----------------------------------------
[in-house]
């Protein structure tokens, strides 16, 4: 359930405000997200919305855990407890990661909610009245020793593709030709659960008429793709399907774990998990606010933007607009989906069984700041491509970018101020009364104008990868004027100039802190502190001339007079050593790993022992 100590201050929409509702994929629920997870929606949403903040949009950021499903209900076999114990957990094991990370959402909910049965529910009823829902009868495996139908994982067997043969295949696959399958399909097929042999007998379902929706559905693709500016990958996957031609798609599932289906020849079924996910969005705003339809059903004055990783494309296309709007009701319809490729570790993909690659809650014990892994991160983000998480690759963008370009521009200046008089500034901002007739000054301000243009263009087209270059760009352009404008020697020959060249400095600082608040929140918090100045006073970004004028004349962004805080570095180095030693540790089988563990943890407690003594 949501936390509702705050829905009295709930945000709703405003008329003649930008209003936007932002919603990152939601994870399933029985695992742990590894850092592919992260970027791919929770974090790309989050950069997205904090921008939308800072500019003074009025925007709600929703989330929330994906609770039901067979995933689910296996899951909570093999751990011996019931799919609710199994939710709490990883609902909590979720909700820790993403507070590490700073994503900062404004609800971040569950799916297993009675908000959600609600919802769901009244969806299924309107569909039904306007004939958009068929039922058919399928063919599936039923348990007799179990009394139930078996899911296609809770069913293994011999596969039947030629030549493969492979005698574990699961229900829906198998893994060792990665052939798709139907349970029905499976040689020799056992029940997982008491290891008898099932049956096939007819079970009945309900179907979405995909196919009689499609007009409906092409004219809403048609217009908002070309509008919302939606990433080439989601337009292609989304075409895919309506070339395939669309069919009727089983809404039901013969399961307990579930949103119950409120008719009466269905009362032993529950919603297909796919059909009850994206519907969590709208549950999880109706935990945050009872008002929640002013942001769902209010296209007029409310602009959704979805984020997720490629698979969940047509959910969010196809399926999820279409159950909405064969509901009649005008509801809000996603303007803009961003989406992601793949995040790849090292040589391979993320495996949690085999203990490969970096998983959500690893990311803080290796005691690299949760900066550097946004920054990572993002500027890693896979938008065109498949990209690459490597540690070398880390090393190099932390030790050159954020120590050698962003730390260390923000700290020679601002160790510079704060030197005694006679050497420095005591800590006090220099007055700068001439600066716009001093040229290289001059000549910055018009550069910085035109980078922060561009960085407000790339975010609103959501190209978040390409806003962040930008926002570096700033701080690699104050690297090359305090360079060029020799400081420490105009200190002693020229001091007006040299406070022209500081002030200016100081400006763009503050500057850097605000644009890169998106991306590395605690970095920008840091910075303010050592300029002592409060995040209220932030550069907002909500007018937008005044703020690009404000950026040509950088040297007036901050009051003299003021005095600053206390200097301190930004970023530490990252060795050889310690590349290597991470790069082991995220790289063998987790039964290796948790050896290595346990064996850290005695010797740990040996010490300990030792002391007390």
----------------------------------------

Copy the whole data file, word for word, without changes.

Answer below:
[in-house]
């Protein structure tokens, strides 16, 4: 359930405000997200919305855990407890990661909610009245020793593709030709659960008429793709399907774990998990606010933007607009989906069984700041491509970018101020009364104008990868004027100039802190502190001339007079050593790993022992 100590201050929409509702994929629920997870929606949403903040949009950021499903209900076999114990957990094991990370959402909910049965529910009823829902009868495996139908994982067997043969295949696959399958399909097929042999007998379902929706559905693709500016990958996957031609798609599932289906020849079924996910969005705003339809059903004055990783494309296309709007009701319809490729570790993909690659809650014990892994991160983000998480690759963008370009521009200046008089500034901002007739000054301000243009263009087209270059760009352009404008020697020959060249400095600082608040929140918090100045006073970004004028004349962004805080570095180095030693540790089988563990943890407690003594 949501936390509702705050829905009295709930945000709703405003008329003649930008209003936007932002919603990152939601994870399933029985695992742990590894850092592919992260970027791919929770974090790309989050950069997205904090921008939308800072500019003074009025925007709600929703989330929330994906609770039901067979995933689910296996899951909570093999751990011996019931799919609710199994939710709490990883609902909590979720909700820790993403507070590490700073994503900062404004609800971040569950799916297993009675908000959600609600919802769901009244969806299924309107569909039904306007004939958009068929039922058919399928063919599936039923348990007799179990009394139930078996899911296609809770069913293994011999596969039947030629030549493969492979005698574990699961229900829906198998893994060792990665052939798709139907349970029905499976040689020799056992029940997982008491290891008898099932049956096939007819079970009945309900179907979405995909196919009689499609007009409906092409004219809403048609217009908002070309509008919302939606990433080439989601337009292609989304075409895919309506070339395939669309069919009727089983809404039901013969399961307990579930949103119950409120008719009466269905009362032993529950919603297909796919059909009850994206519907969590709208549950999880109706935990945050009872008002929640002013942001769902209010296209007029409310602009959704979805984020997720490629698979969940047509959910969010196809399926999820279409159950909405064969509901009649005008509801809000996603303007803009961003989406992601793949995040790849090292040589391979993320495996949690085999203990490969970096998983959500690893990311803080290796005691690299949760900066550097946004920054990572993002500027890693896979938008065109498949990209690459490597540690070398880390090393190099932390030790050159954020120590050698962003730390260390923000700290020679601002160790510079704060030197005694006679050497420095005591800590006090220099007055700068001439600066716009001093040229290289001059000549910055018009550069910085035109980078922060561009960085407000790339975010609103959501190209978040390409806003962040930008926002570096700033701080690699104050690297090359305090360079060029020799400081420490105009200190002693020229001091007006040299406070022209500081002030200016100081400006763009503050500057850097605000644009890169998106991306590395605690970095920008840091910075303010050592300029002592409060995040209220932030550069907002909500007018937008005044703020690009404000950026040509950088040297007036901050009051003299003021005095600053206390200097301190930004970023530490990252060795050889310690590349290597991470790069082991995220790289063998987790039964290796948790050896290595346990064996850290005695010797740990040996010490300990030792002391007390």